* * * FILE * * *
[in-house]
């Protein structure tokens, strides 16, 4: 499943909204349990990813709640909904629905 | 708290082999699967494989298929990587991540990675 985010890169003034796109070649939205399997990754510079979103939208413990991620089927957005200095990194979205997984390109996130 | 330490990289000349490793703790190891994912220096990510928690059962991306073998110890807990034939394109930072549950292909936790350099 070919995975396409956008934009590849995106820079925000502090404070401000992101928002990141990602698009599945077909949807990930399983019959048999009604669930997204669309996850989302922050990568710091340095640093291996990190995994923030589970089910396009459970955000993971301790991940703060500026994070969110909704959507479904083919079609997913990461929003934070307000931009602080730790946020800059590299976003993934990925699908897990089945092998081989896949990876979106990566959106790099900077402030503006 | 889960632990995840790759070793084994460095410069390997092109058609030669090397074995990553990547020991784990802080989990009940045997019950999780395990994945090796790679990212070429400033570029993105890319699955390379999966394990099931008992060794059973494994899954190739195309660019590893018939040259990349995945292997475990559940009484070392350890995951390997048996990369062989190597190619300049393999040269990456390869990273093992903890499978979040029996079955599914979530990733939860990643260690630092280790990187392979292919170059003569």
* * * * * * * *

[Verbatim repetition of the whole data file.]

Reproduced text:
[in-house]
């Protein structure tokens, strides 16, 4: 499943909204349990990813709640909904629905 | 708290082999699967494989298929990587991540990675 985010890169003034796109070649939205399997990754510079979103939208413990991620089927957005200095990194979205997984390109996130 | 330490990289000349490793703790190891994912220096990510928690059962991306073998110890807990034939394109930072549950292909936790350099 070919995975396409956008934009590849995106820079925000502090404070401000992101928002990141990602698009599945077909949807990930399983019959048999009604669930997204669309996850989302922050990568710091340095640093291996990190995994923030589970089910396009459970955000993971301790991940703060500026994070969110909704959507479904083919079609997913990461929003934070307000931009602080730790946020800059590299976003993934990925699908897990089945092998081989896949990876979106990566959106790099900077402030503006 | 889960632990995840790759070793084994460095410069390997092109058609030669090397074995990553990547020991784990802080989990009940045997019950999780395990994945090796790679990212070429400033570029993105890319699955390379999966394990099931008992060794059973494994899954190739195309660019590893018939040259990349995945292997475990559940009484070392350890995951390997048996990369062989190597190619300049393999040269990456390869990273093992903890499978979040029996079955599914979530990733939860990643260690630092280790990187392979292919170059003569």